Alternatively, this could be done via an IDAPython script. However, there are unique problems to how this sample pushes data into the decoding routine that prevents an easy grab of the encoded text. Sometimes it's an lea of the data into eax, then push eax.  Other times it's a push of the direct data offset.

At this point, many examiners would just leave these strings on a list to reference, or put them into the code as comments. However, I prefer to patch the strings in the executable itself. As this is a byte-by-byte encoding routine, we can literally replace the encoded byte with their decoded equivalents within the executable by using a hex editor. 

Make a backup copy of the executable then edit the original to find/replace the encoded strings. When done, go to IDA and select File -> Load file -> Reload the input file.

Now, once replaced, the before and after results are pretty awesome:



As there are no other noticeable forms of obfuscation, we have our executable to a ready state to continue analysis and answer the questions.

One thing to note, as we'll see it during analysis, is a rather interesting lookup function. The large decoded string "adobe.com;geo/productid.php..." is a series of configuration strings in one set. The sample has a basic lookup routine that is passed an integer number. The routine then retrieves that numbered item for usage in whatever function. This is just another form of obfuscation, but also allows for quick portability settings when infecting different regions or targets with the same malware.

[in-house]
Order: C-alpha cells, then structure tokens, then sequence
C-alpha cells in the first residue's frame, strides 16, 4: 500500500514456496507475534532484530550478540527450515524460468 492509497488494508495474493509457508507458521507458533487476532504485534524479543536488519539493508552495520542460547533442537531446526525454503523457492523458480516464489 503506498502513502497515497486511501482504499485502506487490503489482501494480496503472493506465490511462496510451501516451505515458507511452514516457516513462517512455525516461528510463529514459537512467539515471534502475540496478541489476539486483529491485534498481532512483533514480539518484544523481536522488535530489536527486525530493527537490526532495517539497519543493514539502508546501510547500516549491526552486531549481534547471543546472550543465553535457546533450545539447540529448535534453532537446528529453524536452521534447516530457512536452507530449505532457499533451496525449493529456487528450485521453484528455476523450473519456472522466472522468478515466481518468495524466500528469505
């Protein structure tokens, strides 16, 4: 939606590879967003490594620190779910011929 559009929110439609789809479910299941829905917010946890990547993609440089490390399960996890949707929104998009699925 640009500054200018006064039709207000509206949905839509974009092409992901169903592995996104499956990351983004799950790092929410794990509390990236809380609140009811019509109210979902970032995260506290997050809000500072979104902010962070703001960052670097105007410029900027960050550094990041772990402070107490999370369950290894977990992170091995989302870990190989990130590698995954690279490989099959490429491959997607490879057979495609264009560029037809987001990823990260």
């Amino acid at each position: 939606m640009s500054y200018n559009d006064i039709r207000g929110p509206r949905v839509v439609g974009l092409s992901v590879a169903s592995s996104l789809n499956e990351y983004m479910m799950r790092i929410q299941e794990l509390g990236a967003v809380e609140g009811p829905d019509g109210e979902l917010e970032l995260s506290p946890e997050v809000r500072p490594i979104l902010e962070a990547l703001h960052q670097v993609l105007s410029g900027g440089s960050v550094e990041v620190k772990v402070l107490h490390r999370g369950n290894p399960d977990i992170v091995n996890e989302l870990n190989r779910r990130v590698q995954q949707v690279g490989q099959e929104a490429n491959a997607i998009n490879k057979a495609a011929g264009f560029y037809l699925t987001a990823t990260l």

Another similar configuration string was found with encoded values intersposed with normal text, resulting in the adobe.com, microsoft.com, and findupdate strings above. This string appeared, in full, as another series of configuration settings used by the malware:


Dropped / Renamed Files

  • What is the encryption routine used for thr1.chm and mmc109.exe?